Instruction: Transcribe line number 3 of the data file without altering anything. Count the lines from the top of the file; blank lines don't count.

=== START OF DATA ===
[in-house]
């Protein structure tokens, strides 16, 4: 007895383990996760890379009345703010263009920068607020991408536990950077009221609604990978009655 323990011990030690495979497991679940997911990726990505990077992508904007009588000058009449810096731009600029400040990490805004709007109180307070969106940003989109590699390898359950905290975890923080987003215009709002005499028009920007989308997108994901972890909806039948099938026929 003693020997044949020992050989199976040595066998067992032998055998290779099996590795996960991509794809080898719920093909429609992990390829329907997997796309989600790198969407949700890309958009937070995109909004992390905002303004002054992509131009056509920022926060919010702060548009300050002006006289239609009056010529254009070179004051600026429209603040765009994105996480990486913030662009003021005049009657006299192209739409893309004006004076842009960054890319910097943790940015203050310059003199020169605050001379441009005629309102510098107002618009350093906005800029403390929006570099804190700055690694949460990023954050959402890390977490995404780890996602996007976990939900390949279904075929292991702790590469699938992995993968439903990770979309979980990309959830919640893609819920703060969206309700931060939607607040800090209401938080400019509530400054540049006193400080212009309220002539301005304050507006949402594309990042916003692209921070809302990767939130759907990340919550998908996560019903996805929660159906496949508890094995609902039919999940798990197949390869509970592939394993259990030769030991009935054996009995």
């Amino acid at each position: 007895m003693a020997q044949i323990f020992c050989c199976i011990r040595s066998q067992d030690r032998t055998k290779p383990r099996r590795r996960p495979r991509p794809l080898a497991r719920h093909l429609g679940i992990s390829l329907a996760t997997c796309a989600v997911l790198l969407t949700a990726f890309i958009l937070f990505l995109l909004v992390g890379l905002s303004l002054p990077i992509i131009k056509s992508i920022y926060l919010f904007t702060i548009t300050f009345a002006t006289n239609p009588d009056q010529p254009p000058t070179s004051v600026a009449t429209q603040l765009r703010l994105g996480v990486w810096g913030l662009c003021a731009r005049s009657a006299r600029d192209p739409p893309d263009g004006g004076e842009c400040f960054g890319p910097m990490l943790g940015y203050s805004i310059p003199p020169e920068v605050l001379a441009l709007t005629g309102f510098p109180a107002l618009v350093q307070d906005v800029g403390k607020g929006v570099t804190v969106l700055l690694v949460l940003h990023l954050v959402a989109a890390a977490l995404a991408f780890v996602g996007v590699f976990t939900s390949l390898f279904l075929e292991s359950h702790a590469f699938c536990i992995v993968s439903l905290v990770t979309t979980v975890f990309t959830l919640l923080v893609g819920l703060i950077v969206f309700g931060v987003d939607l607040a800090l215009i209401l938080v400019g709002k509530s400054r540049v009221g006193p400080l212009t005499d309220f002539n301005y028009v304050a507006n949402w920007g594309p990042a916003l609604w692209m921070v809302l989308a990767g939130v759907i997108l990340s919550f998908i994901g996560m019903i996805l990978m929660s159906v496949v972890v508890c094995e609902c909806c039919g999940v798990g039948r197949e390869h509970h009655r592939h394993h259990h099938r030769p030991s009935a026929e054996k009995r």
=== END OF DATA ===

């Amino acid at each position: 007895m003693a020997q044949i323990f020992c050989c199976i011990r040595s066998q067992d030690r032998t055998k290779p383990r099996r590795r996960p495979r991509p794809l080898a497991r719920h093909l429609g679940i992990s390829l329907a996760t997997c796309a989600v997911l790198l969407t949700a990726f890309i958009l937070f990505l995109l909004v992390g890379l905002s303004l002054p990077i992509i131009k056509s992508i920022y926060l919010f904007t702060i548009t300050f009345a002006t006289n239609p009588d009056q010529p254009p000058t070179s004051v600026a009449t429209q603040l765009r703010l994105g996480v990486w810096g913030l662009c003021a731009r005049s009657a006299r600029d192209p739409p893309d263009g004006g004076e842009c400040f960054g890319p910097m990490l943790g940015y203050s805004i310059p003199p020169e920068v605050l001379a441009l709007t005629g309102f510098p109180a107002l618009v350093q307070d906005v800029g403390k607020g929006v570099t804190v969106l700055l690694v949460l940003h990023l954050v959402a989109a890390a977490l995404a991408f780890v996602g996007v590699f976990t939900s390949l390898f279904l075929e292991s359950h702790a590469f699938c536990i992995v993968s439903l905290v990770t979309t979980v975890f990309t959830l919640l923080v893609g819920l703060i950077v969206f309700g931060v987003d939607l607040a800090l215009i209401l938080v400019g709002k509530s400054r540049v009221g006193p400080l212009t005499d309220f002539n301005y028009v304050a507006n949402w920007g594309p990042a916003l609604w692209m921070v809302l989308a990767g939130v759907i997108l990340s919550f998908i994901g996560m019903i996805l990978m929660s159906v496949v972890v508890c094995e609902c909806c039919g999940v798990g039948r197949e390869h509970h009655r592939h394993h259990h099938r030769p030991s009935a026929e054996k009995r």